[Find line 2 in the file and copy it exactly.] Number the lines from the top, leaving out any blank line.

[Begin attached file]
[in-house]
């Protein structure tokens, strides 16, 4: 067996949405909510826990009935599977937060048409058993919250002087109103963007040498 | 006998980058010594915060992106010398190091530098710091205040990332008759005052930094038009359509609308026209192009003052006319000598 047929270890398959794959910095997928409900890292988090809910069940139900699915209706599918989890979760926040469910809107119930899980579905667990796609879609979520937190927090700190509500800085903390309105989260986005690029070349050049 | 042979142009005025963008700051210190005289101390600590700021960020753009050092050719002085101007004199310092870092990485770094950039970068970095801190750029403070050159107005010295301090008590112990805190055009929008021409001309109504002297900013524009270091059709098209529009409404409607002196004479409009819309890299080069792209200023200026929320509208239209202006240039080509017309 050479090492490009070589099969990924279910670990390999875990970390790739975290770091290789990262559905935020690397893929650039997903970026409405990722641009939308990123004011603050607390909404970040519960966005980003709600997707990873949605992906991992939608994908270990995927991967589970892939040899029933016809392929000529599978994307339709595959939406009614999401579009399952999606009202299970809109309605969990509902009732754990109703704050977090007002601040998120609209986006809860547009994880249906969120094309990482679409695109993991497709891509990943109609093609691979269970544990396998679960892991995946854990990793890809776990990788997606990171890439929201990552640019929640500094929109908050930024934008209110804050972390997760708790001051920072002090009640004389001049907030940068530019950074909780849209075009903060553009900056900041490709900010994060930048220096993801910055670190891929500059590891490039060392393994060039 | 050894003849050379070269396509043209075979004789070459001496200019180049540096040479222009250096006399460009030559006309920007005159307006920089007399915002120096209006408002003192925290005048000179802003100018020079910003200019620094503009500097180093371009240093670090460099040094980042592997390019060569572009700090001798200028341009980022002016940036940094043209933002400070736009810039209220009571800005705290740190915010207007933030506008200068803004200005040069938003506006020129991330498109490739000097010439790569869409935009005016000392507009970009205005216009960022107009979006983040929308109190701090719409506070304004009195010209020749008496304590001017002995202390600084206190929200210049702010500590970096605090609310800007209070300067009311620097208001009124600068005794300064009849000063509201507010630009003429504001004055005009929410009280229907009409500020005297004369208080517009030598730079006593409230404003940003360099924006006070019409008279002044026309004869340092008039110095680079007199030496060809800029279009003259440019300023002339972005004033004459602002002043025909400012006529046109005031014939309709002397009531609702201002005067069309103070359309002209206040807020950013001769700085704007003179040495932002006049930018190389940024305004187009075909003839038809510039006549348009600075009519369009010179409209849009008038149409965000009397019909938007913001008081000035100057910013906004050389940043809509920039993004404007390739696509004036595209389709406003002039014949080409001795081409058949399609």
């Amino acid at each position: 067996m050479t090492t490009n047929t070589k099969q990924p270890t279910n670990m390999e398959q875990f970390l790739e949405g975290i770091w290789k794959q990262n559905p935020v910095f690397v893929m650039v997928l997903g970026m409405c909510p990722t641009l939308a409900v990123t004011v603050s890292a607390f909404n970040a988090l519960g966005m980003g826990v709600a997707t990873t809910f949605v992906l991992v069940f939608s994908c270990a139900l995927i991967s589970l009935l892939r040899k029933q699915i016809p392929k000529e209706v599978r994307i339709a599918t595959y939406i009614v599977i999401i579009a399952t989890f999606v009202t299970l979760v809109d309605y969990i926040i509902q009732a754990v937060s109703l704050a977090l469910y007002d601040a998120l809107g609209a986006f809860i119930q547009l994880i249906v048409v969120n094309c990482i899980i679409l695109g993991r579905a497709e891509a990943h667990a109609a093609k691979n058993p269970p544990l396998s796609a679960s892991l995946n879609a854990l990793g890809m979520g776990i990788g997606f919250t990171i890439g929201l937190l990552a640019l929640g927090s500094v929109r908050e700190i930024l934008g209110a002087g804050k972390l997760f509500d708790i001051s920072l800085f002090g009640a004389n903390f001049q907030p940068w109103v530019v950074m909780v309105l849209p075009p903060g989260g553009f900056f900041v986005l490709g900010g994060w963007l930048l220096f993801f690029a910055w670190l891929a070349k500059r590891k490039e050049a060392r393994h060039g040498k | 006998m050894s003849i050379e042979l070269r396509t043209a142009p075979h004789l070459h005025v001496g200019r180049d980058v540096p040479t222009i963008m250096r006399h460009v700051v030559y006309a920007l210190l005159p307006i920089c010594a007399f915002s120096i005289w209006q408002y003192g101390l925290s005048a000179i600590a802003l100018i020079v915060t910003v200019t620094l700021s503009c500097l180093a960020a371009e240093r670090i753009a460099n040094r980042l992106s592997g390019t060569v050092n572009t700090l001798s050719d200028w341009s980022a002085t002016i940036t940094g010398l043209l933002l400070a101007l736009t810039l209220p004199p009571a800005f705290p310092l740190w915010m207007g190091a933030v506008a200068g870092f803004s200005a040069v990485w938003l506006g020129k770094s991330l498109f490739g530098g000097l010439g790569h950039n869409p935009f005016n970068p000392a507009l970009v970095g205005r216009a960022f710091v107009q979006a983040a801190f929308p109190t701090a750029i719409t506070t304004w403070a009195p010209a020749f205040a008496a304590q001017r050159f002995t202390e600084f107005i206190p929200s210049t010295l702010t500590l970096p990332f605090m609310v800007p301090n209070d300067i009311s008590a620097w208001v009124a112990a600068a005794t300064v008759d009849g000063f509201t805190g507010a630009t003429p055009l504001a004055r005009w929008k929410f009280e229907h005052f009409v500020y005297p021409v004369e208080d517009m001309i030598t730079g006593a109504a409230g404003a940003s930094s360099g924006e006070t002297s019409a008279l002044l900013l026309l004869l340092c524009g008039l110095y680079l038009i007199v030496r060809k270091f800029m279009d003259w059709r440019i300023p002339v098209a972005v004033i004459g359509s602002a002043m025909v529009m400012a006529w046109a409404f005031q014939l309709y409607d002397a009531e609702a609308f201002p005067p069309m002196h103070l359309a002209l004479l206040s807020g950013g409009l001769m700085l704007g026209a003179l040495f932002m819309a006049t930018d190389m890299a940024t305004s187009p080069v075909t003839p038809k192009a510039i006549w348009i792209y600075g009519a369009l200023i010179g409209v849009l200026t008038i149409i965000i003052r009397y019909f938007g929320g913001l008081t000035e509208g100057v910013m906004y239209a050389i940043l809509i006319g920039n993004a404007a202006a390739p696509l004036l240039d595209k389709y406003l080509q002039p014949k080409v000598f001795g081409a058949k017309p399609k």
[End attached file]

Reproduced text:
């Protein structure tokens, strides 16, 4: 067996949405909510826990009935599977937060048409058993919250002087109103963007040498 | 006998980058010594915060992106010398190091530098710091205040990332008759005052930094038009359509609308026209192009003052006319000598 047929270890398959794959910095997928409900890292988090809910069940139900699915209706599918989890979760926040469910809107119930899980579905667990796609879609979520937190927090700190509500800085903390309105989260986005690029070349050049 | 042979142009005025963008700051210190005289101390600590700021960020753009050092050719002085101007004199310092870092990485770094950039970068970095801190750029403070050159107005010295301090008590112990805190055009929008021409001309109504002297900013524009270091059709098209529009409404409607002196004479409009819309890299080069792209200023200026929320509208239209202006240039080509017309 050479090492490009070589099969990924279910670990390999875990970390790739975290770091290789990262559905935020690397893929650039997903970026409405990722641009939308990123004011603050607390909404970040519960966005980003709600997707990873949605992906991992939608994908270990995927991967589970892939040899029933016809392929000529599978994307339709595959939406009614999401579009399952999606009202299970809109309605969990509902009732754990109703704050977090007002601040998120609209986006809860547009994880249906969120094309990482679409695109993991497709891509990943109609093609691979269970544990396998679960892991995946854990990793890809776990990788997606990171890439929201990552640019929640500094929109908050930024934008209110804050972390997760708790001051920072002090009640004389001049907030940068530019950074909780849209075009903060553009900056900041490709900010994060930048220096993801910055670190891929500059590891490039060392393994060039 | 050894003849050379070269396509043209075979004789070459001496200019180049540096040479222009250096006399460009030559006309920007005159307006920089007399915002120096209006408002003192925290005048000179802003100018020079910003200019620094503009500097180093371009240093670090460099040094980042592997390019060569572009700090001798200028341009980022002016940036940094043209933002400070736009810039209220009571800005705290740190915010207007933030506008200068803004200005040069938003506006020129991330498109490739000097010439790569869409935009005016000392507009970009205005216009960022107009979006983040929308109190701090719409506070304004009195010209020749008496304590001017002995202390600084206190929200210049702010500590970096605090609310800007209070300067009311620097208001009124600068005794300064009849000063509201507010630009003429504001004055005009929410009280229907009409500020005297004369208080517009030598730079006593409230404003940003360099924006006070019409008279002044026309004869340092008039110095680079007199030496060809800029279009003259440019300023002339972005004033004459602002002043025909400012006529046109005031014939309709002397009531609702201002005067069309103070359309002209206040807020950013001769700085704007003179040495932002006049930018190389940024305004187009075909003839038809510039006549348009600075009519369009010179409209849009008038149409965000009397019909938007913001008081000035100057910013906004050389940043809509920039993004404007390739696509004036595209389709406003002039014949080409001795081409058949399609």